Northern spotted owl in old-growth (photo by Charles Yackulic/USFS Pacific NW Forest Research Station).

Press Release: Legal Challenge to BLM’s Late Successional Reserve Logging Scheme

April, 10, 2023

Nick Cady, Legal Director, Cascadia Wildlands (541) 434-1463
George Sexton, Conservation Director, KS Wild (541) 778-8212
Meriel Darzen, Attorney, Crag Law Center (503) 525-2725
Doug Heiken, Conservation and Restoration Coordinator, Oregon Wild (541) 344-0675

Medford, Oregon — Today a coalition of conservation organizations filed a legal complaint challenging the Bureau of Land Management’s (BLM) “Integrated Vegetation Management” (IVM) program that would aggressively log forest stands located within Late Successional Reserves, areas purportedly set aside for forest conservation. In particular, IVM authorizes so-called “gap creation” and “open seral” logging prescriptions within mature and old-growth forests that are fire-resilient and provide important habitat at-risk wildlife species.

“BLM timber planners can dance around it all they want,” said George Sexton, KS Wild Conservation Director, “but it’s crystal clear that gap creation logging creates clearcuts that remove habitat and increase fire hazard.”

The first commercial IVM logging project called Penn Butte is scheduled to be auctioned off in late May. Penn Butte is located in the Williams Late Successional Reserve and would remove over 400-acres of old-growth habitat through “open seral” logging and another 51 acres through “gap creation” clearcutting.

“The BLM sidestepped its procedural duties and cut the public out of the process when it decided to approve thousands of acres of large tree logging without explaining where the logging will occur and how it would affect existing forests in the short and long-term” stated Crag attorney Meriel Darzen. “This is particularly egregious where these particular forests were set aside by the agency itself as reserve lands with the goal of protecting habitat.”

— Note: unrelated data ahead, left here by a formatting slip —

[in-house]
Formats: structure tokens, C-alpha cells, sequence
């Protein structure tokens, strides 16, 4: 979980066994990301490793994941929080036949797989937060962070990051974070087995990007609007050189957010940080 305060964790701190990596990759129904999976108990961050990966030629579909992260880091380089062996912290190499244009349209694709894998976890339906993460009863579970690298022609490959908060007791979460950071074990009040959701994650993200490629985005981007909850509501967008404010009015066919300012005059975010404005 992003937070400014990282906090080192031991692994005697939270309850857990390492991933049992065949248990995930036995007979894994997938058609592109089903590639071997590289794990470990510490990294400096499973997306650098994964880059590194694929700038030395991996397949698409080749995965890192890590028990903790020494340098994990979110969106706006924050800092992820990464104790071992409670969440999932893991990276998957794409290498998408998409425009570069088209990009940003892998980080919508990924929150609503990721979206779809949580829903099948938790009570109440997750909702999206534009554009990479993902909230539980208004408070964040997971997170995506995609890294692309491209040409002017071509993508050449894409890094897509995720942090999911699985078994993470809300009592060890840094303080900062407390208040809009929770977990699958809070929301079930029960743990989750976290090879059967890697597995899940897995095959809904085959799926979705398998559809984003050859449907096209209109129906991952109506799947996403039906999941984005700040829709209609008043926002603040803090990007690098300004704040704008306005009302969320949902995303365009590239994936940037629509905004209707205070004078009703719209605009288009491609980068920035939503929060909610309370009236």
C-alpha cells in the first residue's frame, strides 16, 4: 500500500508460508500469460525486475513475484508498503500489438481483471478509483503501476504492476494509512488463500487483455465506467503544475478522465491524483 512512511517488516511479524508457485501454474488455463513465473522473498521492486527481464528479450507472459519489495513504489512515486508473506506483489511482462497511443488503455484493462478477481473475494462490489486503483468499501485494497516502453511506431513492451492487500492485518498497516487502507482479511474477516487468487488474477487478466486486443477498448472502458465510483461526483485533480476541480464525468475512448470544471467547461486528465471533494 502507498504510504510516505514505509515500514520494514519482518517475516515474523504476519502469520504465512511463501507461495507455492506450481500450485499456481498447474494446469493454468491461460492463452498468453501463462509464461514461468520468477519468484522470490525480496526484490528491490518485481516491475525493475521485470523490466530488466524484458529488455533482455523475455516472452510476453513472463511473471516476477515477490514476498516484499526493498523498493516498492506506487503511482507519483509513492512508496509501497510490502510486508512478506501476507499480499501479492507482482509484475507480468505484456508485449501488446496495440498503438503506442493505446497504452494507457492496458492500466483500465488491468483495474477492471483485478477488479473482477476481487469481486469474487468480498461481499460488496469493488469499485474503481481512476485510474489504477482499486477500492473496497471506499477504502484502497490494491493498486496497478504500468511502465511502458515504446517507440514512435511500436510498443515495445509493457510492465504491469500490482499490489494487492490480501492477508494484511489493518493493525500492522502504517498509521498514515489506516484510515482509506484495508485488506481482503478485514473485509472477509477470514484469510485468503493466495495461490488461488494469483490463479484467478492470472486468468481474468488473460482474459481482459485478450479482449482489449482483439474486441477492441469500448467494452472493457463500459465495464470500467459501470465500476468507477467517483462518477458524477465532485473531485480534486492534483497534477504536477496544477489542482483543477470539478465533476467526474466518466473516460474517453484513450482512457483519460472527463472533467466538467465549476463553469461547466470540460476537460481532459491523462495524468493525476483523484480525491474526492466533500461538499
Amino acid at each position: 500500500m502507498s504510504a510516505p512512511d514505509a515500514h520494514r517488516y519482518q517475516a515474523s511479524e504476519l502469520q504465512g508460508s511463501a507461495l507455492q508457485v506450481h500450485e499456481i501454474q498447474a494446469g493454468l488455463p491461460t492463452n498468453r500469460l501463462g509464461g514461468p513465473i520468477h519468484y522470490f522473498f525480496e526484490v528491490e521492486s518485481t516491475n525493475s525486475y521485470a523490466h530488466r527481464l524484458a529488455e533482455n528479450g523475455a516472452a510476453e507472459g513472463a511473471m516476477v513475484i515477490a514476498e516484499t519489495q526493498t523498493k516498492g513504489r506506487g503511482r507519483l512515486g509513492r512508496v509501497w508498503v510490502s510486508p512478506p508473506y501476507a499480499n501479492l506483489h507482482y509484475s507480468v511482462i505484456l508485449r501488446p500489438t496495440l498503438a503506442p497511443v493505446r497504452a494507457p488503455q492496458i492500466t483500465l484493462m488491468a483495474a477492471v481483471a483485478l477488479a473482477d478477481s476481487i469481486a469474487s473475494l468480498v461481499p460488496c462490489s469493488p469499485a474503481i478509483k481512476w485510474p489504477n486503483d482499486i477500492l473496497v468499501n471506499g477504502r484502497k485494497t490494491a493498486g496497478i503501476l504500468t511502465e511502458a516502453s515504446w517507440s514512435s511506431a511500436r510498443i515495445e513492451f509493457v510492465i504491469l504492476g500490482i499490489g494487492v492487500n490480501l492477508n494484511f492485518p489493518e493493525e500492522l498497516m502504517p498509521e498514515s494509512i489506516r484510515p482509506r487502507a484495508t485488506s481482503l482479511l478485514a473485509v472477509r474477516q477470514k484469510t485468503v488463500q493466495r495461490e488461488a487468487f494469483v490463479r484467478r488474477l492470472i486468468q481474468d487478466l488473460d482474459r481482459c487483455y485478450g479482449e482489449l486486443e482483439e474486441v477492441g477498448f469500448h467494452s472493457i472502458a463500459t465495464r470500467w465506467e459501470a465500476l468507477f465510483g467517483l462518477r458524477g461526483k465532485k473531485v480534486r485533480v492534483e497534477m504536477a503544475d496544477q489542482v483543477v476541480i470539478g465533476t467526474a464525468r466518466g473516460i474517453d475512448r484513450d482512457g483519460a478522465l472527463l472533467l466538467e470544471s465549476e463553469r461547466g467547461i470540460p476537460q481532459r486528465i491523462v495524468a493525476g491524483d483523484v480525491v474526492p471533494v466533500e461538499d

The US Fish and Wildlife Service Biological Opinion for Penn Butte concluded that the proposed old-growth logging is “likely to adversely affect” spotted owls and their designated critical habitat.

“The forests targeted for removal in Penn Butte are resilient, healthy, and most important they are designated as reserves for conservation, not timber supply,” said Doug Heiken, Conservation and Restoration Coordinator for Oregon Wild. “If we want to store carbon and provide habitat this is the place for careful conservation, not aggressive logging.”

“If the BLM is interested in real fire-focused restoration, we would be fully supportive,” stated Cascadia Wildlands Legal Director Nick Cady, “but aggressively logging wildlife habitat in the Late Successional Reserves that will increase fire hazard for the surrounding community is ridiculous. It demonstrates that this agency does not care what this community has been through and is only concerned with producing timber volume.”